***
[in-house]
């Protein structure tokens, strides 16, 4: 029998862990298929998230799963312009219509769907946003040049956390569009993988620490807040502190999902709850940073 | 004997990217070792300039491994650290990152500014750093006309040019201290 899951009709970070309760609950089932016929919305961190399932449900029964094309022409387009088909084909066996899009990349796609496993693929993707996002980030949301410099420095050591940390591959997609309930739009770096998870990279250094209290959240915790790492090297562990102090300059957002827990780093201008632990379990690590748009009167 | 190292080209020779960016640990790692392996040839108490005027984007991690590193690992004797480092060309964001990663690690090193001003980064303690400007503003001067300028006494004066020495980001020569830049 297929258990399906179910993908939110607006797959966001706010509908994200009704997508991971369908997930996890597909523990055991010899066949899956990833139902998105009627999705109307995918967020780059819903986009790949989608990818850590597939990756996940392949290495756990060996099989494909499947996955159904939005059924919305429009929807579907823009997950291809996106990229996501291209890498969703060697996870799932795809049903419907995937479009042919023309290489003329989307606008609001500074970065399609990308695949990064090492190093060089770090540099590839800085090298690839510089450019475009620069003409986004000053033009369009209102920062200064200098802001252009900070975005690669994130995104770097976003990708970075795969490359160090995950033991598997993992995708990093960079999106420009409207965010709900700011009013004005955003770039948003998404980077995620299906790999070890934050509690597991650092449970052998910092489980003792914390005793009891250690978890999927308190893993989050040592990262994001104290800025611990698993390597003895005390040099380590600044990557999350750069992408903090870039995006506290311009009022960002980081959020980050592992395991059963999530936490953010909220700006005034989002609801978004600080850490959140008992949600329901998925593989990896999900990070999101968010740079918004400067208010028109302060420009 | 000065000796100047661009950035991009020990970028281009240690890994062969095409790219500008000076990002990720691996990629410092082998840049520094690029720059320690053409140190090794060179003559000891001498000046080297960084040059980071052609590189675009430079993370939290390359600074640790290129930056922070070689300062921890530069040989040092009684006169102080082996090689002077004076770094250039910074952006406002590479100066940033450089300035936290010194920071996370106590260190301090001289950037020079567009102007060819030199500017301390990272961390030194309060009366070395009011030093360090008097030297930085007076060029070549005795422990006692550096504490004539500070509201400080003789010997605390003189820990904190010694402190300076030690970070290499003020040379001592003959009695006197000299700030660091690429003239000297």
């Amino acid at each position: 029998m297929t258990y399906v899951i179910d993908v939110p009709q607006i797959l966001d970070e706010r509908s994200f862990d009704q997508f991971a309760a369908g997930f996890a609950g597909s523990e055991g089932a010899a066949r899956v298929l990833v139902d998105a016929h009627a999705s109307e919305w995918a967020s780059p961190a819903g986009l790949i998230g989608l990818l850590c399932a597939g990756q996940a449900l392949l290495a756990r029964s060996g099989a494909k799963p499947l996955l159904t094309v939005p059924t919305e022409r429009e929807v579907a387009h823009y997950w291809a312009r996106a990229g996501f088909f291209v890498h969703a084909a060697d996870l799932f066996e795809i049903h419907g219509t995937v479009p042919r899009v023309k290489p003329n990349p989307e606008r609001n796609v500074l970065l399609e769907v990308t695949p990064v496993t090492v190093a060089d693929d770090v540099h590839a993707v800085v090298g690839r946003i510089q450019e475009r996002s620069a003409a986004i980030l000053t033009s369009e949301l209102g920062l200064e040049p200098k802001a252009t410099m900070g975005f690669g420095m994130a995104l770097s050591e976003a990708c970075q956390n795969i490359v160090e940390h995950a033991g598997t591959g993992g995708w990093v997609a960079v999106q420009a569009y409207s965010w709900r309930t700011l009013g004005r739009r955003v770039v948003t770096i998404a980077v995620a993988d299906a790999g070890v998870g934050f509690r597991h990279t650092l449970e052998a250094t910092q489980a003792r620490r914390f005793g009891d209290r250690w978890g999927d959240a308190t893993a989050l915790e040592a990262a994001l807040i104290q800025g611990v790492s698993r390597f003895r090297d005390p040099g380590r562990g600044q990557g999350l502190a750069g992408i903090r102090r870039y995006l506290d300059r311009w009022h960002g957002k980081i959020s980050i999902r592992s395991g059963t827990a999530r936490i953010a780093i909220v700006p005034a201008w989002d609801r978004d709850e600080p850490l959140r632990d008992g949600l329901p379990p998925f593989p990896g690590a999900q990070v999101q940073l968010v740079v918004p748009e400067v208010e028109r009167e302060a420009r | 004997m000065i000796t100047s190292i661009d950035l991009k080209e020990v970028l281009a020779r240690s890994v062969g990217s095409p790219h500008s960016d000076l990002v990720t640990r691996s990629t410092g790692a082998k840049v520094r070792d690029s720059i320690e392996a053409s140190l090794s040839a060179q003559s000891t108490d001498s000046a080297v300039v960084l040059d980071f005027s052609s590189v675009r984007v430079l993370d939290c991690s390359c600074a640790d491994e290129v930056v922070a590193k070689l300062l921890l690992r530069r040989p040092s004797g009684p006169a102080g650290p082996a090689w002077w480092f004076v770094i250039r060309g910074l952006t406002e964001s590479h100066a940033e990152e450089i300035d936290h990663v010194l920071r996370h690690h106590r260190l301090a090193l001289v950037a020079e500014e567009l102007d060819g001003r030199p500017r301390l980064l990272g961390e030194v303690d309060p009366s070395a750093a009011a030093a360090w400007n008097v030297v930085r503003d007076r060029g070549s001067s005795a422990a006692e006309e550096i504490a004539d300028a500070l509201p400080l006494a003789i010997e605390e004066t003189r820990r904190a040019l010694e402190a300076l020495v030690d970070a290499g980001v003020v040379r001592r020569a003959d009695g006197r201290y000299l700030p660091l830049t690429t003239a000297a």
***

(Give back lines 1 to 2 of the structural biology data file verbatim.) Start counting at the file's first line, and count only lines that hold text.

[in-house]
């Protein structure tokens, strides 16, 4: 029998862990298929998230799963312009219509769907946003040049956390569009993988620490807040502190999902709850940073 | 004997990217070792300039491994650290990152500014750093006309040019201290 899951009709970070309760609950089932016929919305961190399932449900029964094309022409387009088909084909066996899009990349796609496993693929993707996002980030949301410099420095050591940390591959997609309930739009770096998870990279250094209290959240915790790492090297562990102090300059957002827990780093201008632990379990690590748009009167 | 190292080209020779960016640990790692392996040839108490005027984007991690590193690992004797480092060309964001990663690690090193001003980064303690400007503003001067300028006494004066020495980001020569830049 297929258990399906179910993908939110607006797959966001706010509908994200009704997508991971369908997930996890597909523990055991010899066949899956990833139902998105009627999705109307995918967020780059819903986009790949989608990818850590597939990756996940392949290495756990060996099989494909499947996955159904939005059924919305429009929807579907823009997950291809996106990229996501291209890498969703060697996870799932795809049903419907995937479009042919023309290489003329989307606008609001500074970065399609990308695949990064090492190093060089770090540099590839800085090298690839510089450019475009620069003409986004000053033009369009209102920062200064200098802001252009900070975005690669994130995104770097976003990708970075795969490359160090995950033991598997993992995708990093960079999106420009409207965010709900700011009013004005955003770039948003998404980077995620299906790999070890934050509690597991650092449970052998910092489980003792914390005793009891250690978890999927308190893993989050040592990262994001104290800025611990698993390597003895005390040099380590600044990557999350750069992408903090870039995006506290311009009022960002980081959020980050592992395991059963999530936490953010909220700006005034989002609801978004600080850490959140008992949600329901998925593989990896999900990070999101968010740079918004400067208010028109302060420009 | 000065000796100047661009950035991009020990970028281009240690890994062969095409790219500008000076990002990720691996990629410092082998840049520094690029720059320690053409140190090794060179003559000891001498000046080297960084040059980071052609590189675009430079993370939290390359600074640790290129930056922070070689300062921890530069040989040092009684006169102080082996090689002077004076770094250039910074952006406002590479100066940033450089300035936290010194920071996370106590260190301090001289950037020079567009102007060819030199500017301390990272961390030194309060009366070395009011030093360090008097030297930085007076060029070549005795422990006692550096504490004539500070509201400080003789010997605390003189820990904190010694402190300076030690970070290499003020040379001592003959009695006197000299700030660091690429003239000297």